As San Pedro evolves and construction cranes fill the downtown skyline, rents are rising and artists are sounding the alarm.

A year-old committee of arts organizations, business owners and working artists has been grappling with this question and others as it develops a plan for the San Pedro Arts, Culture and Entertainment District (SPACE).

The committee was formed under the auspices of the San Pedro Peninsula Chamber of Commerce and the City of Los Angeles Community Redevelopment Agency. Its mission is to “create a downtown arts district that will sustain and promote the cultural and economic vitality of the community.”

The SPACE committee held a public meeting on March 15 to release its draft plan, a five-year blueprint to boost the arts with $500,000 in city funds.

The committee is co-chaired by civic leader Noramae Munster and newspaper publisher James P. Allen.

In an interview with San Pedro News, artist and committee member Ray Carofano summarized the key issue. “It’s called the arts, culture and entertainment district. We have to keep the artists in town or where’s the art going to come from?”

Artist and committee member Lauren Kilgore has worked out of a Seventh Street studio for more than 20 years. She has witnessed a changing landscape that’s now being built into contemporary condominiums for urban professionals.

“Calling condos ‘lofts’ is a co-opting of the artistic culture everyone in San Pedro recognizes as a positive,” said Kilgore.

“If we price out the creative artists as a result [of new developments with higher rents], San Pedro will change from a vibrant, actively artistic community into a merely ‘arty’ one,” said Kilgore. “The ACE committee is working hard to avert that fate and we’re hoping for everyone’s support.”

Artist live/work housing is a main area the committee is studying.

Artist and committee member Ron Linden also emphasized the need for a gallery and performance space that artists could share, creating a central point that could be known and identified as the artists’ hub.

Visit for more information about the project and notification of upcoming public meetings

Coastal Council Action

At its March 17 meeting, the Coastal San Pedro Neighborhood Council took action on a number of measures. The council voted to:

  • Propose that a “Q” condition similar to the McCowan’s development be implemented at projects planned for 33rd Street and Peck Avenue and in the 2300 block of Gaffey Street;
  • Recommend that the city’s Board of Public Works deny permits legalizing structures built by the school district at Point Fermin Elementary School;
  • Urge the city council to outlaw plastic bags used by retail outlets such as grocery stores;
  • Sponsor the 2008 season of Shakespeare by the Sea for $2,500;
  • Spend $3,000 to sponsor this year’s Fourth of July fireworks show at Cabrillo Beach;
  • Ask the Board of Harbor Commissioners to move forward on proposed improvements at Ports O’ Call Village;
  • Request that the city’s Department of Transportation study the possibility of restriping Paseo del Mar between Gaffey and Roxbury Streets to improve pedestrian safety and provide additional parking;
  • Seek Councilwoman Janice Hahn’s help to get other cities in our area to make it tougher for vandals to purchase spray paint.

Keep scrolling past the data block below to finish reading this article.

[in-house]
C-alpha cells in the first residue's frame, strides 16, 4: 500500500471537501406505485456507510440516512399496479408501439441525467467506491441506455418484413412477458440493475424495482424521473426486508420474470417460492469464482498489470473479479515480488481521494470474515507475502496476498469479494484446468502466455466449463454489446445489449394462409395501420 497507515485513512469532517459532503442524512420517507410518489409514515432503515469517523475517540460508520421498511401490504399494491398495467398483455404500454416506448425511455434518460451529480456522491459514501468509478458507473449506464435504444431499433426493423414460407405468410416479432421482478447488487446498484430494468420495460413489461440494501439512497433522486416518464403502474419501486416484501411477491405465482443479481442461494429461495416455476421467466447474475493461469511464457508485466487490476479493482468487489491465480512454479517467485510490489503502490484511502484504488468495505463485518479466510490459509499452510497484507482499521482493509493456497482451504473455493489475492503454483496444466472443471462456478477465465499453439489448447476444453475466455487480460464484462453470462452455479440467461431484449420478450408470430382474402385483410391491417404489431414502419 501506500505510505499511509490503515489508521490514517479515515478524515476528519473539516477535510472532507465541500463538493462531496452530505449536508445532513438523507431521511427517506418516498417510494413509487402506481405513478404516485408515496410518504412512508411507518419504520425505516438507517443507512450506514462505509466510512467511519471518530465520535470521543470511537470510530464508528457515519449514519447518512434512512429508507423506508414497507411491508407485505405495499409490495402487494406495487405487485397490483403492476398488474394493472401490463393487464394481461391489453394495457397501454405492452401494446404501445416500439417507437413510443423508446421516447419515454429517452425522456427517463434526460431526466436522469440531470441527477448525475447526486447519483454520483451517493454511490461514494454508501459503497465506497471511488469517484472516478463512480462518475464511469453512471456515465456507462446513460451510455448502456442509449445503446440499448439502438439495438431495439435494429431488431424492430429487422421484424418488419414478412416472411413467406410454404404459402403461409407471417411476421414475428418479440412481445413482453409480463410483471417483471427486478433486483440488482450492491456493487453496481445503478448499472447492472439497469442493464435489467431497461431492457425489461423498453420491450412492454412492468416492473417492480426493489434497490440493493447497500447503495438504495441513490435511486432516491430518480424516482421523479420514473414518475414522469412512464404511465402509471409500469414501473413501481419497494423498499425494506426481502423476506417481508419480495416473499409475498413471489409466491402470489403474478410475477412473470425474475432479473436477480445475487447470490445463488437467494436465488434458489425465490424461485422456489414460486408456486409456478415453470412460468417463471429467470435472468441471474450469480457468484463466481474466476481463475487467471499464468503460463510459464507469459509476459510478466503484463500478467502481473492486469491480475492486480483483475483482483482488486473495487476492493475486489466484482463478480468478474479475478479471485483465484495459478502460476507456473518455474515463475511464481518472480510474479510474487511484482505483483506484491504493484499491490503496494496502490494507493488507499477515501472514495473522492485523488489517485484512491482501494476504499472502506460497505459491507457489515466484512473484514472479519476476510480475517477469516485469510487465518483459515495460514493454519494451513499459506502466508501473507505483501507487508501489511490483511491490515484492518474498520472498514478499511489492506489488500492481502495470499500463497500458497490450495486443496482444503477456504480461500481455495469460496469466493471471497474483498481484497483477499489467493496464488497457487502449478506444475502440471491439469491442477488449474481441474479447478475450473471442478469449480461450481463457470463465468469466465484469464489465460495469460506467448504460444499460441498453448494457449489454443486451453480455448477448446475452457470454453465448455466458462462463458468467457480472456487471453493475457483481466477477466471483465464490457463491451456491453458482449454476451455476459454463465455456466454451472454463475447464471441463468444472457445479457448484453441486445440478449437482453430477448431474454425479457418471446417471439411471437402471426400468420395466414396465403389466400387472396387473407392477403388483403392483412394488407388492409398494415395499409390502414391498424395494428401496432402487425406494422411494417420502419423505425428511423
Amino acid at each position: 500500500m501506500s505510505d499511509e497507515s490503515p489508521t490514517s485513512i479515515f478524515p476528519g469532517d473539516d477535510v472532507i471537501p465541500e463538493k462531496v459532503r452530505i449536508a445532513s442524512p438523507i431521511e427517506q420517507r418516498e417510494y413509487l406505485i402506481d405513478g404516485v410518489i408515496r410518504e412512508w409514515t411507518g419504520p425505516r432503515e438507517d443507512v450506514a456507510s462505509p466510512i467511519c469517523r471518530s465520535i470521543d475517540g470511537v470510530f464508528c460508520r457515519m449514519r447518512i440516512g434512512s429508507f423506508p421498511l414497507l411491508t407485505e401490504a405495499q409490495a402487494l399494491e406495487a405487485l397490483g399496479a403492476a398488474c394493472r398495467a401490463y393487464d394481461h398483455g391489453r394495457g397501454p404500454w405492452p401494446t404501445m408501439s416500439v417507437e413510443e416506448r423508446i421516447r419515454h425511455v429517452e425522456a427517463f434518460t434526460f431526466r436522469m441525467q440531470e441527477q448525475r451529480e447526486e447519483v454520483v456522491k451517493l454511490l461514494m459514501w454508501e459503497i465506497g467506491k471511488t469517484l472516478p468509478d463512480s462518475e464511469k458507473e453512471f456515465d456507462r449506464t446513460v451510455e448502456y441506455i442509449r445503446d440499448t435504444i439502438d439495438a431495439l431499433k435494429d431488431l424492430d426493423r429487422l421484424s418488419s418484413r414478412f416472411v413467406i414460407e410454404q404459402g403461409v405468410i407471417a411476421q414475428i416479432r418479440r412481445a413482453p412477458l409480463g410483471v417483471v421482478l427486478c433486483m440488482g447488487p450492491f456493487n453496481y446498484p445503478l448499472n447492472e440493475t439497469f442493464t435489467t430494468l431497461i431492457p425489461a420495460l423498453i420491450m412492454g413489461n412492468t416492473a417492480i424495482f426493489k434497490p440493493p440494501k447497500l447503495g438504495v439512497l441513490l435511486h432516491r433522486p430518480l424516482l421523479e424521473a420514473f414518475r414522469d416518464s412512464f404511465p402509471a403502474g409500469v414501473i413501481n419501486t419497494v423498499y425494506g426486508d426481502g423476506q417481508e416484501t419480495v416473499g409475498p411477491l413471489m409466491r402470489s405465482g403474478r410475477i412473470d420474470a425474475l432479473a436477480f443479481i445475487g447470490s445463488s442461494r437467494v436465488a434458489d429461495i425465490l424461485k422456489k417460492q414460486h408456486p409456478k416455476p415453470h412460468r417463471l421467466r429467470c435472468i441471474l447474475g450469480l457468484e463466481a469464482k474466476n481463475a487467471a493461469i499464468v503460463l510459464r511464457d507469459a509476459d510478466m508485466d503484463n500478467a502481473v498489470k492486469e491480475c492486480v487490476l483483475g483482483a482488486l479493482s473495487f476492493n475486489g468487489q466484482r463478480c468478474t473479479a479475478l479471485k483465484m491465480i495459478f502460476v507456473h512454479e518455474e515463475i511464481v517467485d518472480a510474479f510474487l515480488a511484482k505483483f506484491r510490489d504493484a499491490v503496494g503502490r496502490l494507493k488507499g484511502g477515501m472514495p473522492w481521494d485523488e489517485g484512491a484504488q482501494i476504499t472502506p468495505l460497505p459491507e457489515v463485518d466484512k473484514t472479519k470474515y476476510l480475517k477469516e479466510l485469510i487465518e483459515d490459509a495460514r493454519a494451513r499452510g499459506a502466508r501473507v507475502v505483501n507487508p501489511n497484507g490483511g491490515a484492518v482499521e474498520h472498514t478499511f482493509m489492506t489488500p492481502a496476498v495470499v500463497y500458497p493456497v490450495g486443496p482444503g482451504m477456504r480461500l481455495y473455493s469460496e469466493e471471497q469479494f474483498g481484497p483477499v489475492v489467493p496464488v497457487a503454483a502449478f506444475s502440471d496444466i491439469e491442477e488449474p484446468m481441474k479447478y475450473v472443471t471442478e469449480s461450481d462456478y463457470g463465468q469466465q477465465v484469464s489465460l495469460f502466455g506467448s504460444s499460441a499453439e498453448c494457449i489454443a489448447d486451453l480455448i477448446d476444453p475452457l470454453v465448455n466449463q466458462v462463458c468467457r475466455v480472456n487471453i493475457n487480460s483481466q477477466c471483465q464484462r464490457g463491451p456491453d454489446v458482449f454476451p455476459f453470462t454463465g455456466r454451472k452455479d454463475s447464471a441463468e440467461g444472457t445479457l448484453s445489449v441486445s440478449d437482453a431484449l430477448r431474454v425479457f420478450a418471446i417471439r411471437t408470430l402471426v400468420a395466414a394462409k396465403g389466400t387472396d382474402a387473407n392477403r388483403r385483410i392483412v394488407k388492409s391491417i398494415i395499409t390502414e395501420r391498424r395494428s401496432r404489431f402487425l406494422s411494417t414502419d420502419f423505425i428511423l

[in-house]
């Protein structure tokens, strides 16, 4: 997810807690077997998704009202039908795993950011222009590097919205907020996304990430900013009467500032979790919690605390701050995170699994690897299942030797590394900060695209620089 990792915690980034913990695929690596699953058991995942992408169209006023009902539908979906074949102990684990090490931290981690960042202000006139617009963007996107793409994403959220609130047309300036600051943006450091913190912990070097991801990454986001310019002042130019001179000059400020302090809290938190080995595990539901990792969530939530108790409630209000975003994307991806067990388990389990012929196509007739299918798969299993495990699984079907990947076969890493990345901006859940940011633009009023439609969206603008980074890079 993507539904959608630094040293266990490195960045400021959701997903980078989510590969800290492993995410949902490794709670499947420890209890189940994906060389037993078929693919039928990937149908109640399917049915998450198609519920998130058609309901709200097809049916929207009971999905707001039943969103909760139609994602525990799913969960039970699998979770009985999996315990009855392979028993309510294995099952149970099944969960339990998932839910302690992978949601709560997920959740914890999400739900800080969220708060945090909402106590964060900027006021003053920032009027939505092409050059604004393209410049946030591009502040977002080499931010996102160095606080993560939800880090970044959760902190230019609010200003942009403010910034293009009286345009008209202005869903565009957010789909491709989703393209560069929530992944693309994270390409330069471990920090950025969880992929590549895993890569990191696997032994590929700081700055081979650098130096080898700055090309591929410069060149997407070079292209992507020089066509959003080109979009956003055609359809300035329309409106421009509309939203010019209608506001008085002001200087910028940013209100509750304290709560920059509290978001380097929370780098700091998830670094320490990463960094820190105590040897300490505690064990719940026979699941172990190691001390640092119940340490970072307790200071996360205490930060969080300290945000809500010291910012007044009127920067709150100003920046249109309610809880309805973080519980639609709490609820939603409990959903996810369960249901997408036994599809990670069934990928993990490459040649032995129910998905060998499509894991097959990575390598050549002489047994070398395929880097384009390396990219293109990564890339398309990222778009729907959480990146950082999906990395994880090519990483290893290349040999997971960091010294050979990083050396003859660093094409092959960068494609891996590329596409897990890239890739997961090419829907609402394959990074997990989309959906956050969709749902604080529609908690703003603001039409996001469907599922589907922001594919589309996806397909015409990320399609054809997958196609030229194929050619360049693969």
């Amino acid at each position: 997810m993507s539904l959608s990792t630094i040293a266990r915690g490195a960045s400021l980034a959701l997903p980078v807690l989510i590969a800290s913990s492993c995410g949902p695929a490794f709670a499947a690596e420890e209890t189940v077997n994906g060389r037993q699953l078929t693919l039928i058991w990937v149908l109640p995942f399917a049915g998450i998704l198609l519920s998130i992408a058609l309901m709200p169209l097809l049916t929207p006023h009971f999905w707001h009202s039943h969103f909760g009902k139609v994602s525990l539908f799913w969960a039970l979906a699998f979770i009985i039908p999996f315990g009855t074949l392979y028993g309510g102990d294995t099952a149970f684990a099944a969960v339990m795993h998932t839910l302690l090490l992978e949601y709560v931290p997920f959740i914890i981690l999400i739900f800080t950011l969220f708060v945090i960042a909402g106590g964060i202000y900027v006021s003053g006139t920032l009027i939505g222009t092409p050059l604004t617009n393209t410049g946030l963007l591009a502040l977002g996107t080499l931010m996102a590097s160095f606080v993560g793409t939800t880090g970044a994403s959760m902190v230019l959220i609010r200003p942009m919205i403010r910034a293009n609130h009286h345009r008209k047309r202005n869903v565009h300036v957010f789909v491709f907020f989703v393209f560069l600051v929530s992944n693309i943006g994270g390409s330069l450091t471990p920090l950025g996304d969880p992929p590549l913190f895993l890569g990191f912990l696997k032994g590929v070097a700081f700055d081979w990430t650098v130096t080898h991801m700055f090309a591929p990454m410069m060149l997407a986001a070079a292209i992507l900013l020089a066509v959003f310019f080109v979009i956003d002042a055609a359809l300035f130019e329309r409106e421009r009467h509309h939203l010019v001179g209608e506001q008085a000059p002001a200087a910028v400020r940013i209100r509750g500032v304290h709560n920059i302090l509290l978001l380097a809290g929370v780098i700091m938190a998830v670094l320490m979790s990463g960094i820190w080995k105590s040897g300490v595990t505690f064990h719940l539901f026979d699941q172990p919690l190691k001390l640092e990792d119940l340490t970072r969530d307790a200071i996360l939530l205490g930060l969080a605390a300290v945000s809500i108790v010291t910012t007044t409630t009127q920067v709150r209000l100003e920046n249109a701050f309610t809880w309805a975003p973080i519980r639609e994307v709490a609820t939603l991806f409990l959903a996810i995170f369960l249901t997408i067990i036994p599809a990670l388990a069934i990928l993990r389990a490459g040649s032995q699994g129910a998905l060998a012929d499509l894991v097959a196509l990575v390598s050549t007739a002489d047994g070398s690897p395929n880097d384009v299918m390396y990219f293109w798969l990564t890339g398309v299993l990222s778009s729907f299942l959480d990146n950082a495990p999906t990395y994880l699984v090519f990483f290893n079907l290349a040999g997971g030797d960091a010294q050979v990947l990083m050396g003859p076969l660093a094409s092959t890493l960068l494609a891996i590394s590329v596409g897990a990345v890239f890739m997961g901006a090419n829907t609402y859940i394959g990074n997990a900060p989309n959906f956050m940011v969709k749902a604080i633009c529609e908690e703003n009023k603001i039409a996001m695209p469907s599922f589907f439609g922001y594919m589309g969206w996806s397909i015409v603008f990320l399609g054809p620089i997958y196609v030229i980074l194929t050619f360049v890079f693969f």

• Submit the nominations of Linda Marinkovich and Robert Farrell for appointment to the Pacific Corridor Community Advisory Committee of the city’s Community Redevelopment Agency.

The council also considered amendments to its bylaws to align them with election regulations required by the city.

The council meets on the third Monday of the month. For more information, visit

Setting the Grassroots on Fire

By Doug Epperhart

Confronted by the reality that their lives will be changed by politicians’ actions, most people merely shrug and say, “There’s nothing we can do about it.” Or, even worse, they buy the lies dropped in mailboxes by campaign consultants at election time and vote against their own interests.

These are the times I want to scream, “What’s wrong with you people?”

Lately, though, things have changed. It’s as if the civic Rip van Winkles awakened from their 20-year naps and realized the world is a different place.

Everywhere in Los Angeles, residents are seeing the heavy hand of developers pulling the strings in a city administration bent on “Manhattanizing” L.A.

A backlash is rising from the neighborhoods.

In San Pedro, our wakeup call was a developer’s desire to build 2,300 condos on Western Avenue.

Despite Ponte Vista’s ongoing campaign to divide and conquer our town, thousands have endorsed the RNeighborhoodsAre1 effort to prevent overdevelopment. Petitions, letters, calls, emails, yard signs and bumper stickers persuaded Councilwoman Janice Hahn to get on board and support her town’s call to keep the single-family zoning.

Faced with the prospect of condos at 20th Street and Walker Avenue, where McCowan’s once stood, neighbors rallied to tell Hahn that such a multi-unit building was out of character for the neighborhood. The councilwoman got the message and immediately set in motion the machinery to allow only single-family homes to be built.

What is happening in San Pedro echoes what is happening elsewhere. Sunland-Tujunga activists fought Home Depot and won before the city council.

(This one is a twisted political soap opera in which City Attorney Rocky Delgadillo has pulled the rug out from under the community by cooking up a deal to placate Home Depot, which had sued in an attempt to get its way.)

Just this week, the city council voted 10-5 to stop construction of 5,500 homes along the 5 Freeway near Santa Clarita. The developer was demanding annexation to the city of Los Angeles and, of course, will likely sue the city.